One example of this being successful is Cisco Systems, Inc. This networking technology leader uses remote device monitoring to enhance customer support and align marketing and sales efforts. 

Mistake 3: Neglecting Data Sharing and Analysis

For most, if not all, sales and marketing departments, data is the lifeblood. All strategies, decisions, and processes revolve around data. But if there is no unified data strategy in an organization, sales and marketing processes may end up operating in silos. 

97% of professionals report issues with sales-marketing process alignment—most notably, a lack of integrated systems. As a result, businesses can miss out on valuable insights and opportunities.

Data analytics are powerful in many areas of a business. Understanding data means you can gain insights into your customers and their behavior. A business that understands its customers can shape its marketing strategies to suit them. 


With a data-driven approach, organizations can identify areas for improvement. As such, they can tailor retention strategies and deliver a personalized experience. 

For example, analyzing call center data might highlight a common issue with a service or product. With this information, key teams can address the issue. This might involve developing call center customer retention strategies specifically for the problem. 

Mistake 4: Inconsistent Messaging and Branding

A strong customer experience is based upon consistency in product branding and messaging. Whether it’s your website, social media, or even the domain names used, a coherent message matters. Without it, customers can be confused, which can lead to lost opportunities.

Both the sales and marketing teams need to be on the same page with branding and messaging. It would be a mistake for a marketing team to promote one product feature when the sales team focuses on another during their interactions. This can come across as confusing, which might deter potential customers.


Being consistent with messaging and branding means that marketing and sales teams are better aligned. A business should focus on developing a unified strategy. This should also align with its identity and values. The strategy should highlight the target audience, value propositions, and key messages. Consider changing domain names using Only Domains to get the alignment needed here.

It’s also important for all channels to use the same messaging and branding. When you’re generating leads online, and you use a unified strategy, the brand identity is reinforced. This creates trust with potential customers and maximizes lead-generation opportunities. 

Mistake 5: Failure to Establish a Feedback Loop

The final mistake to be aware of is failing to establish a feedback loop. This means marketing and sales teams exchanging insights, observations, and experiences. When this doesn’t happen, there’s a disconnect that can result in missed opportunities and hindered growth. 

Without feedback, the weaknesses of each team go unchallenged, and they’re likely to repeat mistakes like ineffective messaging or failing to select an appropriate target audience. And if the feedback from customers isn’t relayed back to sales and marketing teams, it becomes difficult for them to adjust and provide solutions. All in all, customers may become wary and hesitate to make decisions about purchases.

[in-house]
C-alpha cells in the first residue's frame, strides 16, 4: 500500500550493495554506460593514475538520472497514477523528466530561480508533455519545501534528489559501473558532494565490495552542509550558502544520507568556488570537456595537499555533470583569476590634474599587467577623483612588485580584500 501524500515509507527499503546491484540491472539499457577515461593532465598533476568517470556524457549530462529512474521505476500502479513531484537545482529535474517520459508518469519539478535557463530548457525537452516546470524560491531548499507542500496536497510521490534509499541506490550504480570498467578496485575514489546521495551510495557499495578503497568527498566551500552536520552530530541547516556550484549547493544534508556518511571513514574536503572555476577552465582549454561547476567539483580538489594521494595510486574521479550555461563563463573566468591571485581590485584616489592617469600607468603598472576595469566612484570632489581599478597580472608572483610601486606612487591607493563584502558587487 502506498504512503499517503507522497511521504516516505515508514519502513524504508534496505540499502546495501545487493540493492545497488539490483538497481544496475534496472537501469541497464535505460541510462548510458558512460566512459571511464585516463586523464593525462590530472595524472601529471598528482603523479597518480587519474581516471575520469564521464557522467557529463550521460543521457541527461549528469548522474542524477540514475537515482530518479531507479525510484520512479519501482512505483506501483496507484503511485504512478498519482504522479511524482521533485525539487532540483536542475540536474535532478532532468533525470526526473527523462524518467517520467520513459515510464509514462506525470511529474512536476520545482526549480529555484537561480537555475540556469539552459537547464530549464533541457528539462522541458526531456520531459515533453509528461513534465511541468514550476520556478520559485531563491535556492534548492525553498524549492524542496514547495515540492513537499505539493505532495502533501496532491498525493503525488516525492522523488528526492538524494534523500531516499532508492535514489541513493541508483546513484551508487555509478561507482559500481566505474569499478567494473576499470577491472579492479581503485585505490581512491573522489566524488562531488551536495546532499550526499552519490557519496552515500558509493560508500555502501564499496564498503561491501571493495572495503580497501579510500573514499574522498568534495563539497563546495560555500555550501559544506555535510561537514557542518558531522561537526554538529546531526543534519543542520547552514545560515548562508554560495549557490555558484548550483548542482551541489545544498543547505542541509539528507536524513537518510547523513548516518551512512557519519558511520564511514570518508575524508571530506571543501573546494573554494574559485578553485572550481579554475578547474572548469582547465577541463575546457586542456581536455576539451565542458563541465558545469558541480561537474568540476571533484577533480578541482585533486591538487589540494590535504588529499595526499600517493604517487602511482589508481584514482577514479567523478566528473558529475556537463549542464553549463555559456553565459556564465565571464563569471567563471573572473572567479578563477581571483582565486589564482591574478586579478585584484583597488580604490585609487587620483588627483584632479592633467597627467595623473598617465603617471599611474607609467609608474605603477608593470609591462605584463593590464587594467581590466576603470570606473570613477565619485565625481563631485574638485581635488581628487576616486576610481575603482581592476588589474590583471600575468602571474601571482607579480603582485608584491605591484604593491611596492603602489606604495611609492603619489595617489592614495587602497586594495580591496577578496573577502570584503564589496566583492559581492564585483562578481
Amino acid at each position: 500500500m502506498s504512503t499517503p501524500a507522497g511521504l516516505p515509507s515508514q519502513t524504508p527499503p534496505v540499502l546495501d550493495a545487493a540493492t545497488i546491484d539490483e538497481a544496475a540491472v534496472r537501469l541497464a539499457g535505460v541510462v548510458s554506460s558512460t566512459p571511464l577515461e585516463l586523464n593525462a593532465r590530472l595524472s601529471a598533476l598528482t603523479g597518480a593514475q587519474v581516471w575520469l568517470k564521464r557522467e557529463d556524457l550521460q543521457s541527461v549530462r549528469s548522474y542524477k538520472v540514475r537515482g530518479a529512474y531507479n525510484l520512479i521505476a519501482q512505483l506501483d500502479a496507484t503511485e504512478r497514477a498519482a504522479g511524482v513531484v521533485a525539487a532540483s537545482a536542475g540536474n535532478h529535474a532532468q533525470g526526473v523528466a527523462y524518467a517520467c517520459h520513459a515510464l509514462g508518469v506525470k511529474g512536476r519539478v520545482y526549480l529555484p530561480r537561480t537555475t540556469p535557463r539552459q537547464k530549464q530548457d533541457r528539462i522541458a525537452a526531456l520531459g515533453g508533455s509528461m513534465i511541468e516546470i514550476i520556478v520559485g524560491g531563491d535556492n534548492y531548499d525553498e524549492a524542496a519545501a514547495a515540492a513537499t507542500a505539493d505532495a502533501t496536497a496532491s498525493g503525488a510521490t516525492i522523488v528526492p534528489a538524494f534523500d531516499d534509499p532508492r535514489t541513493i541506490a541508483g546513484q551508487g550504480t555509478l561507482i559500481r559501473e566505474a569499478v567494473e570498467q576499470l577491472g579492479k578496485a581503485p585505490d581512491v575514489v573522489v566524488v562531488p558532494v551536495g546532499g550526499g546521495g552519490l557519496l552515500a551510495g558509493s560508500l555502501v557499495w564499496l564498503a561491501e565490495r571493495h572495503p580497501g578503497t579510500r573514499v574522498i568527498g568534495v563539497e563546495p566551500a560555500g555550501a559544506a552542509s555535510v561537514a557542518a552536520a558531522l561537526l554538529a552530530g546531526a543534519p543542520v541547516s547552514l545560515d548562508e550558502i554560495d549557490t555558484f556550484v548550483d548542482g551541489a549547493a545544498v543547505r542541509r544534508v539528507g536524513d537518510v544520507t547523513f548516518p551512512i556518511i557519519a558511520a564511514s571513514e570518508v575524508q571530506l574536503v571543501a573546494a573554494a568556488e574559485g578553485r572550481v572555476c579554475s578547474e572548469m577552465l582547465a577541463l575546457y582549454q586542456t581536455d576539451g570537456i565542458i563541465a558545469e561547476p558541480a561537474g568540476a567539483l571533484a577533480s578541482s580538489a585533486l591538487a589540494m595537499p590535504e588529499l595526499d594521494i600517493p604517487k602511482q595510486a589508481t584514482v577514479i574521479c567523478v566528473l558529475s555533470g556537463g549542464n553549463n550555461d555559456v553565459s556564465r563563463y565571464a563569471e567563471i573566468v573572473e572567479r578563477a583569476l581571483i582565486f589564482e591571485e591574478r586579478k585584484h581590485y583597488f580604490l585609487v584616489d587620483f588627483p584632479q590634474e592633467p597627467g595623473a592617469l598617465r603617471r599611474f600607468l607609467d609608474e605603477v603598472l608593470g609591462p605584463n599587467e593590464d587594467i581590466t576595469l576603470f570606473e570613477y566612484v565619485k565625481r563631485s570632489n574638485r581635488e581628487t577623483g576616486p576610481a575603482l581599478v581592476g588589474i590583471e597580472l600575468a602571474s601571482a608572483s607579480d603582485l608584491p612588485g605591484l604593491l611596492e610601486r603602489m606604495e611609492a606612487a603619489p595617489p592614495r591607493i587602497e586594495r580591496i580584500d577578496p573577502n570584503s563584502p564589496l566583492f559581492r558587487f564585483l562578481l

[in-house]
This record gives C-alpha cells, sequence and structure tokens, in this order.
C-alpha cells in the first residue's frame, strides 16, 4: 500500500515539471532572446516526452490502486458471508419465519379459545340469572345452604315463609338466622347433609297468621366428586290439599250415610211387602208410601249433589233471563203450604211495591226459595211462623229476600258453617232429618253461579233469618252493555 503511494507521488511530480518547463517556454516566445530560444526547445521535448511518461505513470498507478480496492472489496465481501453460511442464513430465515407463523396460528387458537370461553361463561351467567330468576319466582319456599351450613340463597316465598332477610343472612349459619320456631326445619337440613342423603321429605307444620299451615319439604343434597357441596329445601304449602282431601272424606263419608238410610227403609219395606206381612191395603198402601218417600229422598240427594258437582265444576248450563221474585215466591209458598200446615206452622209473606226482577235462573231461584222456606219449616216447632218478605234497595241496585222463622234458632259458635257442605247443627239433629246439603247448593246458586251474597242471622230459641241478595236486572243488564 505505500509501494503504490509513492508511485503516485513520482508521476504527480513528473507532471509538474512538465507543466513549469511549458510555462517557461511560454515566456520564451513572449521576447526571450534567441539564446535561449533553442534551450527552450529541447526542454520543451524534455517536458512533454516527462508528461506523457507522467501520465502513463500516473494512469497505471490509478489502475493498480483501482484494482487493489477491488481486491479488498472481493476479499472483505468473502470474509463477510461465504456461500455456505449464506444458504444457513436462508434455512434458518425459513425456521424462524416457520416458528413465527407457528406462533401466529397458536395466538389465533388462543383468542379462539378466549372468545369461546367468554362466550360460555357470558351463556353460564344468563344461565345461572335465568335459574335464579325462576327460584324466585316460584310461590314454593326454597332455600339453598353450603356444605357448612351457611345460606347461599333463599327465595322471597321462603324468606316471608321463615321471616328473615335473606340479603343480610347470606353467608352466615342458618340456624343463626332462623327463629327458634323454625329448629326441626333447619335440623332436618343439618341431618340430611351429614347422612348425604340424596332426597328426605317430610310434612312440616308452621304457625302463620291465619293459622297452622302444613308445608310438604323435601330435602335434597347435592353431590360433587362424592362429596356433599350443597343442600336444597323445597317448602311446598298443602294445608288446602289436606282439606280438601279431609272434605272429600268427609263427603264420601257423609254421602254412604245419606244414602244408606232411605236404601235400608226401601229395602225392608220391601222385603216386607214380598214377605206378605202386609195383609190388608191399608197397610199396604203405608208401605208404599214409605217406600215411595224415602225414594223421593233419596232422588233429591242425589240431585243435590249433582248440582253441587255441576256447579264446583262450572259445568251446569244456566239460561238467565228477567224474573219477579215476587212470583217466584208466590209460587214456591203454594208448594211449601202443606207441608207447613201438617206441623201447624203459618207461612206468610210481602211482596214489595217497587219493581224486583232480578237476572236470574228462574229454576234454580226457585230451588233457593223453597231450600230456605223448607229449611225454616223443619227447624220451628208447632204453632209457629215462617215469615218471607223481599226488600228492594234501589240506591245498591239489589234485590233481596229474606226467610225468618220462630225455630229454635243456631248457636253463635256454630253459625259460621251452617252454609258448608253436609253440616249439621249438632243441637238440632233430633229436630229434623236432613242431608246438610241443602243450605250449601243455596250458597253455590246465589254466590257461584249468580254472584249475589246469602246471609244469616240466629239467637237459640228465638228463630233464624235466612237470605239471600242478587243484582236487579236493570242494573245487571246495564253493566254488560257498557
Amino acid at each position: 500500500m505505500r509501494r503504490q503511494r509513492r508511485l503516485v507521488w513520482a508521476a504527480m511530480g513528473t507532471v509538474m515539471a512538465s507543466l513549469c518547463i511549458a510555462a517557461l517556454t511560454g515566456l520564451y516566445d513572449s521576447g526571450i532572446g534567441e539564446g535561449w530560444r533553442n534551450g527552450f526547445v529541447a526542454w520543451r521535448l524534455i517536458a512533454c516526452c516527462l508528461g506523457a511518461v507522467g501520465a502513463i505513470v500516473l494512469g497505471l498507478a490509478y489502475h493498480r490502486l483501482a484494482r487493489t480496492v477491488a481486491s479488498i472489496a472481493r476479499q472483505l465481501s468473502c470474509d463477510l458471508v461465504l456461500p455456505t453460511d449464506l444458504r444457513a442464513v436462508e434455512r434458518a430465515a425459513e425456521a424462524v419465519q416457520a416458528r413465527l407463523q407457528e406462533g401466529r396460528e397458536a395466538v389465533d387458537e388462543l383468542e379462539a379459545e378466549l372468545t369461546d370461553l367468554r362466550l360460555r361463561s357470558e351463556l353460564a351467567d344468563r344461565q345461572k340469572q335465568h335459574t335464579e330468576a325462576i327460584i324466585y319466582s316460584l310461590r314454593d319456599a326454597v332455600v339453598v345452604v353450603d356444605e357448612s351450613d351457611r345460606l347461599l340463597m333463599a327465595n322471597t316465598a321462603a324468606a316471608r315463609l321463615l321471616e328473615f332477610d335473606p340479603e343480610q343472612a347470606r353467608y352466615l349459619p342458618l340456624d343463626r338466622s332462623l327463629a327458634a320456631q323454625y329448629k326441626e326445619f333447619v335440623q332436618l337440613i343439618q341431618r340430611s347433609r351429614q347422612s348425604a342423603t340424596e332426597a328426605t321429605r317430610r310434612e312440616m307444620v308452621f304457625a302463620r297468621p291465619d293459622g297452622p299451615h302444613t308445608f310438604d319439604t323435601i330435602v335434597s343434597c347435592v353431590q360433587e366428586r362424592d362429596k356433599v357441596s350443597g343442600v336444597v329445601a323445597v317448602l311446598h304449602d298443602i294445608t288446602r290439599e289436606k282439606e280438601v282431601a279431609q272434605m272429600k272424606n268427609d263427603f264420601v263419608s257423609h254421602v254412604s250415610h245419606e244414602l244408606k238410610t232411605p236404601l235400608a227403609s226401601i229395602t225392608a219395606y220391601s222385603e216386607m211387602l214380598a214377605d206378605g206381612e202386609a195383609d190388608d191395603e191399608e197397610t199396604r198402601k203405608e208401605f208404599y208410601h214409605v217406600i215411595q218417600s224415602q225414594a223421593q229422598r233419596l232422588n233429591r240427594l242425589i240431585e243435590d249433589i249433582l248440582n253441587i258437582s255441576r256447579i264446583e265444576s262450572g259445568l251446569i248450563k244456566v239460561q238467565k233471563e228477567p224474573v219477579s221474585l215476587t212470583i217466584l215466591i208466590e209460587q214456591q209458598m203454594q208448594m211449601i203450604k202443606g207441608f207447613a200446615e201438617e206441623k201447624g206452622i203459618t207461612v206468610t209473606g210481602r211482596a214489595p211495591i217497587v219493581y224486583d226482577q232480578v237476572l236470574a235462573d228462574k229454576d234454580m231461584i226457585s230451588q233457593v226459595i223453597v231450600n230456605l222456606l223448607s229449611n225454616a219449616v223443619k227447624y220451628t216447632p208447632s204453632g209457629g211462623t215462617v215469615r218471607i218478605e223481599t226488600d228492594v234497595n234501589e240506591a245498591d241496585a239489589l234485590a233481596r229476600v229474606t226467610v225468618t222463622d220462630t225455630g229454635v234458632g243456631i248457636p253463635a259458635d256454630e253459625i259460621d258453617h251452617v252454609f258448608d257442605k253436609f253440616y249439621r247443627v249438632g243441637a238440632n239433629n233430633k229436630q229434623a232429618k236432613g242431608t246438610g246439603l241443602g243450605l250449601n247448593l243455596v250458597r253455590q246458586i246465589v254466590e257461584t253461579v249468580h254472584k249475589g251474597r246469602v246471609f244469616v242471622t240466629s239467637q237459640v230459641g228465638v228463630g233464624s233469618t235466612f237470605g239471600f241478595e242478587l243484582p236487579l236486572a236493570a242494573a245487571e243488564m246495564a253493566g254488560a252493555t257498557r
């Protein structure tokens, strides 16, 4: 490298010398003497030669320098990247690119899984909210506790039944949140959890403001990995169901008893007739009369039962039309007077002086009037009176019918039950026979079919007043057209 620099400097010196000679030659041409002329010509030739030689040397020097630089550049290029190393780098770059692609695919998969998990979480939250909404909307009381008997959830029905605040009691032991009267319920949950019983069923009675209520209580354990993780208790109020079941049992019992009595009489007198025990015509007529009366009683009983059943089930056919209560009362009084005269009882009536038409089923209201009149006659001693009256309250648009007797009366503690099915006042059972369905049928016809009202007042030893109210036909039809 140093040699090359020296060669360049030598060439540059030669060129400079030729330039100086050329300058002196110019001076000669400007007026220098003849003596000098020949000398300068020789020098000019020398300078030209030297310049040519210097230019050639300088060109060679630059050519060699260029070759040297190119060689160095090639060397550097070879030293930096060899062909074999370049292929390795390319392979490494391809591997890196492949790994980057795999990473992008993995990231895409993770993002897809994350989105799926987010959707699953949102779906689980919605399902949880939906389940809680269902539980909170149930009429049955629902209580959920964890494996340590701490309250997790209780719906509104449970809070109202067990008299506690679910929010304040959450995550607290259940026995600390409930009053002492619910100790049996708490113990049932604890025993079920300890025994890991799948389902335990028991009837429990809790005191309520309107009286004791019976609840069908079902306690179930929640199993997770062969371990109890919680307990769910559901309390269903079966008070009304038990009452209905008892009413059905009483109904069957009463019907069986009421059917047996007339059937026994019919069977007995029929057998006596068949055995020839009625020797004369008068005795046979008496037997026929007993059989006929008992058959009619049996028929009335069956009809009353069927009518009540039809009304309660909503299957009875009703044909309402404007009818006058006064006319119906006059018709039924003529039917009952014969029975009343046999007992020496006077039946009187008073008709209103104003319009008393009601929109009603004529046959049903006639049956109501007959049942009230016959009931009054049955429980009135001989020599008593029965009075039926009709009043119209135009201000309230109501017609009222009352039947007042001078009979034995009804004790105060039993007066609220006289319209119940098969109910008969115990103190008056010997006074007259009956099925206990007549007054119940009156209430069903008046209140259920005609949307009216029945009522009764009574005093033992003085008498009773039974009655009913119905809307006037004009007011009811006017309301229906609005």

Establishing a feedback loop allows you to shorten your sales cycle as well as improve alignment. However, the teams need to be provided with a structured way of closing the feedback loop if it’s to be a success. 

Here are some things that could be implemented:

  • Have clear objectives for your feedback loop.
  • Identify the key performance indicators (KPIs) that will measure progress. For alignment purposes, these need to be relevant to both the sales and marketing teams.
  • Create a plan of communication that outlines when and how feedback will be exchanged. 
  • Designate responsibilities for the gathering and sharing of feedback. 
  • Establish a channel for the sole purpose of feedback.
  • Standardize the format to ensure clarity and consistency.

Final Thoughts on Mistakes That Hurt Sales and Marketing Alignment

Sales and marketing alignment is more than good practice; it’s strategic. From examining these common mistakes, it’s clear that success lies in communication, collaboration, and a shared commitment from both teams. 

We’re in a time when customers wield more information and choice than at any time in the past. As such, competition is high. The most successful organizations will ensure that their sales and marketing teams work in synergy. This will be through every touchpoint, campaign, and interaction. The customer experience needs to be seamless too. Potential customers will see a unified approach right from brand awareness through to sales conversion.

Finally, it’s crucial to note that when sales and marketing alignment is achieved, it is not static. Maintaining alignment requires reflection and adaptability. Only through regular reviewing and learning will a business achieve sustainable growth.

Vito Vishnepolsky
Vito Vishnepolsky
CEO and Founder at Martal Group